I’ve received invitations from old friends that I haven’t seen or spoken to in awhile. I felt happy for them but did not attend. I didn’t feel obligated to send a gift but I did anyway (something small of their registry). I felt more like it was a wedding announcement and I could take whatever action I felt was necessary.

  3. perfume Member
    perfume 82 posts, Worker bee @ 1:21 pm

    yes! and yes! i’m actually going through the same thing right now…

  4. Member
    chelseamorning 2252 posts, Buzzing bee @ 1:27 pm

    We had a very small guest list, and the rule I used was if I hadn’t spoken to someone in more than a year or two, then I did not invite them.

  5. Guest Icon Guest
    nin, Guest @ 1:29 pm

    “make new friends, and keep the old, one is silver and the other gold”

    or, so went the song in grade school.

    We had the same issue with our wedding. my husband chose not to invite his old friends who he’d fallen out of touch with, I chose to invite mine (particularly friends from grade school and high school). I only see these people once a year at best, but whenever we get together I feel the old ties and am confident that we truly care about each other and are enthusiastic about seeing eachother achieve positive things in life. these people also provide a link to who we were in the past, allowing us to connect to old memories and a deeper sense of self.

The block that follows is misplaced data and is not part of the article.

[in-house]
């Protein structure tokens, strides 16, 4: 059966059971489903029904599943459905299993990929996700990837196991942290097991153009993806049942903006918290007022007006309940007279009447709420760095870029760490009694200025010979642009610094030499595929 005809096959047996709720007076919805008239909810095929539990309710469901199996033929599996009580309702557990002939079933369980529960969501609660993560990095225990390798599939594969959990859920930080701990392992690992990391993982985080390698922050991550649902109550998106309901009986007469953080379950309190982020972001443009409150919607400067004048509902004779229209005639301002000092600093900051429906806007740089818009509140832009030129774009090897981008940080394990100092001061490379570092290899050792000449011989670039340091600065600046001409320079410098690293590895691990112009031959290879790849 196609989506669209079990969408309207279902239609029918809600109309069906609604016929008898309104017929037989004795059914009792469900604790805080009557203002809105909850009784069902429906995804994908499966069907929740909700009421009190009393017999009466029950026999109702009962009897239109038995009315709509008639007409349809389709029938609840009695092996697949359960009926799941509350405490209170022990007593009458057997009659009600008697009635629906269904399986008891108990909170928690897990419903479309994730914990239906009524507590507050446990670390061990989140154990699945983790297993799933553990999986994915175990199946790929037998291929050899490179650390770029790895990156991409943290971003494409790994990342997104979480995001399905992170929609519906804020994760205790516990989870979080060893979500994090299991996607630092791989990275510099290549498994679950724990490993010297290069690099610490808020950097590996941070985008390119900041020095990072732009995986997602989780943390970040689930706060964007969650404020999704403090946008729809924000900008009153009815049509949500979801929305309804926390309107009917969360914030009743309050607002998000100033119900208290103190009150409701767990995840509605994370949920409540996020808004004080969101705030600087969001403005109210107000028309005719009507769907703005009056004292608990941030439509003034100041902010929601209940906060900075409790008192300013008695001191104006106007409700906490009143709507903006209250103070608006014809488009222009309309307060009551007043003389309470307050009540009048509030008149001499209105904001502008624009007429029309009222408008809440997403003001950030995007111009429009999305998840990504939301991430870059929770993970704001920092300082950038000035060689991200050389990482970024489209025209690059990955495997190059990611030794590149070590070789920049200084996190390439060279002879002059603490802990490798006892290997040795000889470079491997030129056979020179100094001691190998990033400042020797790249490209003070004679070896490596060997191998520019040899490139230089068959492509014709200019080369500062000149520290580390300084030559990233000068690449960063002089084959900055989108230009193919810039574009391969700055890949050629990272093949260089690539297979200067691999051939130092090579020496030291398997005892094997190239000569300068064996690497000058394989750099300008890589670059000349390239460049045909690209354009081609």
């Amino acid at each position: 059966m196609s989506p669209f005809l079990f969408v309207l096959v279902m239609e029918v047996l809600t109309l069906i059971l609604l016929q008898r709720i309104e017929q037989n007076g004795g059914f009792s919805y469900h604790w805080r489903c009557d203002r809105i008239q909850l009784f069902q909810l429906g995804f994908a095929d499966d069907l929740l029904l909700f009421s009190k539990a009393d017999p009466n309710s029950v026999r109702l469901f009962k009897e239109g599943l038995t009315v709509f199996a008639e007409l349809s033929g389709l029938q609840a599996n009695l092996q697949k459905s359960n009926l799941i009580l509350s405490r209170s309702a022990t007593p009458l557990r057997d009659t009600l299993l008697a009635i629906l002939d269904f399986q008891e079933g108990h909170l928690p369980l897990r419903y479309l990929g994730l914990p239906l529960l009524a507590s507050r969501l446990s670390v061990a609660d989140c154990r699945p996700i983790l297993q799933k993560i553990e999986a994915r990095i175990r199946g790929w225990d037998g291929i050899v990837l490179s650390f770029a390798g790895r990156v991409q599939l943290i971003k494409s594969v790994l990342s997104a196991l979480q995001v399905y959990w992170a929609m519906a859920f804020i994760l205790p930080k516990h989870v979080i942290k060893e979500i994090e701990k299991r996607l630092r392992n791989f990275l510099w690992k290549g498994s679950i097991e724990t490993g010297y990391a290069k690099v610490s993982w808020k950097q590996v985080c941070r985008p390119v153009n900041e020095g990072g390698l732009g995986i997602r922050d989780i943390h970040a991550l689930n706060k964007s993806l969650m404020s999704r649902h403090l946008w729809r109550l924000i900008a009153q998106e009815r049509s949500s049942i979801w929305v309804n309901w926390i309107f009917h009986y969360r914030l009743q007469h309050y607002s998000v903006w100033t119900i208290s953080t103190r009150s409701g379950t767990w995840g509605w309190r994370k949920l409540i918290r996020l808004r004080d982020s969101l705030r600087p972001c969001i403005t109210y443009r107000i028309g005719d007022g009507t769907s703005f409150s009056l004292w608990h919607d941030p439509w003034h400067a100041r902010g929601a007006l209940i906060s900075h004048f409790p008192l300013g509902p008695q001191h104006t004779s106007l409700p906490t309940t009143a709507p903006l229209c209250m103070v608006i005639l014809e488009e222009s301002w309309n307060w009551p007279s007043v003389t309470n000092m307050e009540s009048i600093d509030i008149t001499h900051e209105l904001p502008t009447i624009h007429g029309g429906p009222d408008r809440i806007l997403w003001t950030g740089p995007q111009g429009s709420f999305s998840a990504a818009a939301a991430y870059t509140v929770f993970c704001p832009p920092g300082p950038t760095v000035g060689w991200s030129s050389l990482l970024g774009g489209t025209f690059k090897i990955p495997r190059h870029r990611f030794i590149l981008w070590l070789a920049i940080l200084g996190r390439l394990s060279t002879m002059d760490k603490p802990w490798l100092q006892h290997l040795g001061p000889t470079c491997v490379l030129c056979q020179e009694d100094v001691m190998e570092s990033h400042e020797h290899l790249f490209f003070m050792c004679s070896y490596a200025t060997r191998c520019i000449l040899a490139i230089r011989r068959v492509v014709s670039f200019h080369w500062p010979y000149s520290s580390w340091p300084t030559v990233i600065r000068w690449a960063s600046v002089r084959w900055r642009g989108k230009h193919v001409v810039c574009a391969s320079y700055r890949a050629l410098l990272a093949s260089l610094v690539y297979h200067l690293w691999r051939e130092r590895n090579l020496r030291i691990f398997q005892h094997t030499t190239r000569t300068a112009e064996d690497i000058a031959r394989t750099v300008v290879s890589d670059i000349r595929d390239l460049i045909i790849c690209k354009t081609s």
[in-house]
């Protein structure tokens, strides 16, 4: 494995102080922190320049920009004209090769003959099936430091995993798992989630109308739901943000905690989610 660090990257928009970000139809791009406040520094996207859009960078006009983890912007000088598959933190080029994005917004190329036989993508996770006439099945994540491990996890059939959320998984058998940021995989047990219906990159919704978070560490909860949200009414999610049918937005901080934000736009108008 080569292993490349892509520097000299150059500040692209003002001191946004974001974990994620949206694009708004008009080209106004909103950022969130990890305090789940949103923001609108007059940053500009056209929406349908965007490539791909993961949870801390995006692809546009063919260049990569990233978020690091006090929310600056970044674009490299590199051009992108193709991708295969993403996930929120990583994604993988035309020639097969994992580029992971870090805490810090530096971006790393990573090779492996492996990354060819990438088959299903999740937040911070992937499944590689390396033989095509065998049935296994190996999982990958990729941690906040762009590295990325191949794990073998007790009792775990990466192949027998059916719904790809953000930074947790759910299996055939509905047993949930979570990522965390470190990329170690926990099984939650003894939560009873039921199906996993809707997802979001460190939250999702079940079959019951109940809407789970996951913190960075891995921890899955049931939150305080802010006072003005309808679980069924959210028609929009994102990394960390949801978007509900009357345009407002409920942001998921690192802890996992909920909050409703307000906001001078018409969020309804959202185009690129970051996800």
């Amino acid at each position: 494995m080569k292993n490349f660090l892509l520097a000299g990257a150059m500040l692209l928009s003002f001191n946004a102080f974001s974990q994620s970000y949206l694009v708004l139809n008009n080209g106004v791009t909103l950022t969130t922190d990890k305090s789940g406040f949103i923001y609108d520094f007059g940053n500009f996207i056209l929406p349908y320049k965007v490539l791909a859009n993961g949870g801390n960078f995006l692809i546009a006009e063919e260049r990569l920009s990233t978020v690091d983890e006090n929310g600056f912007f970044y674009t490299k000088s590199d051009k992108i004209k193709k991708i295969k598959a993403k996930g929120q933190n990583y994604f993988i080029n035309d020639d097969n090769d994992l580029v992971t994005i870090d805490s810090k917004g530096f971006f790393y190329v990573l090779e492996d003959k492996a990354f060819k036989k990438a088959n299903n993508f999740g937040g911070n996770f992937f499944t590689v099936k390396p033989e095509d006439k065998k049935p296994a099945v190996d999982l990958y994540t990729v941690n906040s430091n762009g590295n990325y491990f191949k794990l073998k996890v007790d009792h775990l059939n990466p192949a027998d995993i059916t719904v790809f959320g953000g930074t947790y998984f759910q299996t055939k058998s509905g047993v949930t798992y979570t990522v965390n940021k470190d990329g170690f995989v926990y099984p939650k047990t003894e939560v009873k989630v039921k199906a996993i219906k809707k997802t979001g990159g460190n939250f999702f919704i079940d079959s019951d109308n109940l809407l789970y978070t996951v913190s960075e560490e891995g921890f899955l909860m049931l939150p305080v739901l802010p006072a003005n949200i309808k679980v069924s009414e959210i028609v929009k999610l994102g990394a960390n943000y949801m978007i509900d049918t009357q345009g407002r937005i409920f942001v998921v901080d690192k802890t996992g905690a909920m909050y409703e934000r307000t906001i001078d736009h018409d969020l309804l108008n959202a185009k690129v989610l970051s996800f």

I’m a big wedding person myself, so i’m always happy and honored to get an invite, even if I can’t attend the wedding. And the weddings I’ve attended have sometimes re-energized old relationships. maybe we don’t become best friends again, but we have more regular chats and meetups, which is nice. After marriage, it seems like our everyday friends shifted a lot, so it’s nice to have older friends back in circulation.

    Truth be told, only a few of them showed up, but many who did not sent little cards or emails with words of encouragement. The ones who didn’t care let me know by not answering.

  6. hotwings Member
    hotwings 2200 posts, Buzzing bee @ 1:32 pm

    aw… the dreaded guest list. And i also feel like if you invite one person from that “B-list” they come with an obligatory circle that you have to invite to. It just expands exponentially as you go further. It’s pretty hard.

  7. Member
    HL 282 posts, Helper bee @ 1:36 pm

    I’ve dealt with the same problem (what to do with old friends, not the in-law one). For me, it came down to being honest with myself — did I really think that, five years from now, my relationship with those people would have picked back up? Or would our friendship just be five years more distant? And to what extend did I think it was worth trying to rekindle the friendship? Based on that criteria, some went on the guest list and others didn’t. it was hard, but I think it was the right decision in our case.

  8. Member
    Jesso 277 posts, Helper bee @ 1:39 pm